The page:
Agent Name: Vanora Wanner
Date: September 2008
Trip Location: Japan
Overall Trip Impression: I cannot say enough about the people – friendly, polite, gentle, gracious, considerate and helpful even though English is not widely spoken. Even during rush hour, when the subways are filled with a sea of people, there is no chaos; no shoving or yelling. Only texting is allowed on the train so as not to disturb fellow passengers, so even the commute is a peaceful experience. They set the standard for kindness, respect and good manners. Truly inspiring.
It is common knowledge that Japan is synonymous with organization, efficiency and modern technology. Add cleanliness to that already impressive list. So impeccably clean it’s almost surreal. Not a single piece of trash on the ground, not even a candy wrapper, and some of the public washrooms are as clean, if not cleaner, than some of our homes. Of course I can only speak for the places I visited, but I think it would be safe to assume exceptions are rare. It is also the first place where I have seen cleaners
scrubbing the station walls. Also impressive and astounding was the fact that the fish market was unbelievably clean and orderly, and did not smell one bit like fish. As I walked out of one of the many 711 stores, I was amazed and admittedly annoyed not to find a waste can when I learned that not only are the Japanese not in the habit of eating while walking, smoking while walking is also frowned upon, so ‘smoking stations’ are scattered throughout the city. My frustration turned to amazement when I learned the reason public trash bins are almost nowhere to be seen, is because they believe the right and best thing to do is to dispose of any garbage at home. Simple common sense can work wonders sometimes.
Places visited: As with most tourists, the first place I usually look for is the city centre.
Turns out Tokyo has several downtowns, with some the size of mid-town Manhattan! Since my time there was limited, I made a point of seeing some of the must-see districts. I travelled everywhere by subway, which was quite easy, since the maps are also in English.
I made my way to Shinjuku, a major commercial, entertainment and shopping centre, which is amazing to see at night when all the neon signs light up the city. This is also home to the busiest train station in the world. As for the busiest pedestrian crossing in the world (another well-known scene often used in movies), it is located in Shibuya.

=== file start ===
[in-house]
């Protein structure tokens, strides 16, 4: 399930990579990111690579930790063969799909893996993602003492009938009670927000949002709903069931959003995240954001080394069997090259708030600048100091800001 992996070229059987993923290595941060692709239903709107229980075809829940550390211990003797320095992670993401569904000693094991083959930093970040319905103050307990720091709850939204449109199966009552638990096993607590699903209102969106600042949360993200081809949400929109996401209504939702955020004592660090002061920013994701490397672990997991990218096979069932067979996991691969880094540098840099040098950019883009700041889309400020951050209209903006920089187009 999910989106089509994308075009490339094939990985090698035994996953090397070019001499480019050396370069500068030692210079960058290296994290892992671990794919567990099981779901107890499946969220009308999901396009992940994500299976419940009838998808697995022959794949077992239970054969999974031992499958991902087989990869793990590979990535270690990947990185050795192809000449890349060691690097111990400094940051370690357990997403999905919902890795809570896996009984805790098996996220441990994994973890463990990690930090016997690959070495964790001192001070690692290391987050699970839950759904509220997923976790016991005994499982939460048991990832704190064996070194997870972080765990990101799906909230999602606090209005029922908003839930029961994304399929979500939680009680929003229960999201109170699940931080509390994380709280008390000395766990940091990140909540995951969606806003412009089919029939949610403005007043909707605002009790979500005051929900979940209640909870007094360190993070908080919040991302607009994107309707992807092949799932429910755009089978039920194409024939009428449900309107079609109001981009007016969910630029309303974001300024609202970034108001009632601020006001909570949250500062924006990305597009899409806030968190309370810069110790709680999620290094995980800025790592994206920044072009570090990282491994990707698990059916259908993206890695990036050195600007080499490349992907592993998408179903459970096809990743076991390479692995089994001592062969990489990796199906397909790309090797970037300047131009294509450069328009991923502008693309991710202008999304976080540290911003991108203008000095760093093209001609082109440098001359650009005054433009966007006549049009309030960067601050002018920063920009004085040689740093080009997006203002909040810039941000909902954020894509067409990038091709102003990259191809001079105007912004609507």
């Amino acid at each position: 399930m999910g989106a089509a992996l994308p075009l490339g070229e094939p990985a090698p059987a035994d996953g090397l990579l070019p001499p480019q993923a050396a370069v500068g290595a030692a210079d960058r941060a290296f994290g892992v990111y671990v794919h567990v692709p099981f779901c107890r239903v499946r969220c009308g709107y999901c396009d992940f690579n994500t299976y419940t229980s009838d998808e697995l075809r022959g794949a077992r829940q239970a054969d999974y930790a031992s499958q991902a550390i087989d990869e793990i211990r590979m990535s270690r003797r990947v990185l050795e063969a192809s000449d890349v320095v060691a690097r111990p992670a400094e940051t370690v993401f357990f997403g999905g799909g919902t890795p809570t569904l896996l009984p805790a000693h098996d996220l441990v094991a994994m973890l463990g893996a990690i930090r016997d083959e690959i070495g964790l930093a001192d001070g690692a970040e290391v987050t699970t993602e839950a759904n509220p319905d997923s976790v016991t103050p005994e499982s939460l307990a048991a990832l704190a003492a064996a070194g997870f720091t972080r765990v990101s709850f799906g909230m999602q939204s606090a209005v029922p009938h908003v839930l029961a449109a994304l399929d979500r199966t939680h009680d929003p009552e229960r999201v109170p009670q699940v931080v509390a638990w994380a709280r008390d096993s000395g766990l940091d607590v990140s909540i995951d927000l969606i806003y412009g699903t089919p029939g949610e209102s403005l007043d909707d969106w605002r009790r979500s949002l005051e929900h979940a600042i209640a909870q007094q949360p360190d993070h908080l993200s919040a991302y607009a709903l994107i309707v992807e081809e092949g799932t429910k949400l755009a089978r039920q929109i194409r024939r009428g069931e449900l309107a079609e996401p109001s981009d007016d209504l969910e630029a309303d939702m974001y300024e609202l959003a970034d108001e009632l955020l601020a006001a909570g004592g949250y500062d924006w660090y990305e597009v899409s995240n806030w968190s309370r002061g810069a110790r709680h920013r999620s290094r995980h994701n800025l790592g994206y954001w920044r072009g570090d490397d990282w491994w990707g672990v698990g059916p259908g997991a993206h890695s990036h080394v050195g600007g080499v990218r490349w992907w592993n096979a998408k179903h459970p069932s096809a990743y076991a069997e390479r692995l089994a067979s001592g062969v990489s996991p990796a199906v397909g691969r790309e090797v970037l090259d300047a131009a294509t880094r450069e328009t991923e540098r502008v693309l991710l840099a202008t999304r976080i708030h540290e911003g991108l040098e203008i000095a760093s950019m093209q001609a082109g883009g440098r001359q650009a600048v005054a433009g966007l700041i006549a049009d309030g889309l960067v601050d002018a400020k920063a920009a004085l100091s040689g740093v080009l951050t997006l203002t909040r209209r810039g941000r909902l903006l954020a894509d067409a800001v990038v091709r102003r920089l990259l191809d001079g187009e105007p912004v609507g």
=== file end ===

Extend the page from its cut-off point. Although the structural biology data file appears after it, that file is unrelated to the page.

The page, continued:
I also spent some time wandering up and down the famous avenue of Harajuku (made famous by Gwen Stefani and her Harajuku Girls), which is known for its wild and outrageous teenage street fashions (worn by Gothic Lolitas, amongst others). I would just like to add that some of my travel companions opted to do a Mount Fuji tour, but after hearing my stories ended up wishing they had taken more time to explore Tokyo, as Mt Fuji, it seems, looks more like a hill if you’ve seen the Canadian Rockies, especially since there was no snow during that time. Still, given what a famous landmark it is, I would probably recommend making the trek, but only if you have the extra time. It would also be a chance to experience the bullet train.
I also went to Roppongi, a very modern and upscale neighborhood, which is where many of the Western expatriates reside. If you find yourself there, don’t miss seeing a spectacular 360 degree view of the city from the Toyko City View’ observation deck.
We travelled to Osaka, another modern city, but only for a day. I cannot say too much about this place, as much of our time was spent in a shopping mall!
If you would like to get away from the hustle and bustle of a major centre, Kyoto is a great little city, still somewhat modern, but quaint. Many travellers go there to experience ‘the real Japan” and you can almost picture the geishas wandering the streets, as you walk by the wooden houses and tiny lanes.
As much as I enjoyed the cities, our journey through the countryside was probably the highlight of the trip. So much so, that I would like to return as this experience has taught me that the rural areas have their own character and charm. Too bad we missed the foliage by mere weeks, but the landscape and scenery was stunning nevertheless. We travelled through the Wakayama prefecture and stayed in Ryokans (traditional guest inns) in rooms with rice paper walls and saw some of the wonderful indoor and outdoor hot springs the country is famous for.
At Shirahama‘s beaches, the white sand is imported from Australia. The Kumano Kodo Pilgrimage Route Walk was peaceful and relaxing, and the views lovely. In Koyasan, we overnighted at a Buddhist monastery, which was an interesting experience, but would have been a little more enjoyable had the head monk been in a better mood! One of the most memorable moments for me was our walking tour thru the World-Heritage listed and hauntingly beautiful Okuno-in cemetery in the Koyasan area. I had no idea a cemetery could be so picturesque. Most of the castles, palaces, shrines, temples and gardens we visited, including the ones in the cities, were a beautiful sight to see.
Before I left for Japan, a friend said to me about the food: “You might not want to eat it but you’ll want to take a picture of it!” He was right. The sushi – as well as the presentation – was first class, and even though I am personally not a fan, I have no doubt it tasted every bit as good as it looked. Incidentally, I was pleasantly surprised to learn that food was not as expensive as expected, with many smaller restaurants offering dishes for $10 or less. And don’t forget to try the shrimp burger at McDonalds!
Best time to travel: The cities you can visit any time, but if you are travelling in the countryside I recommend October and November for the beautiful fall foliage.
Travel tip: English is not widely spoken so it is helpful to have a few useful sentences written down.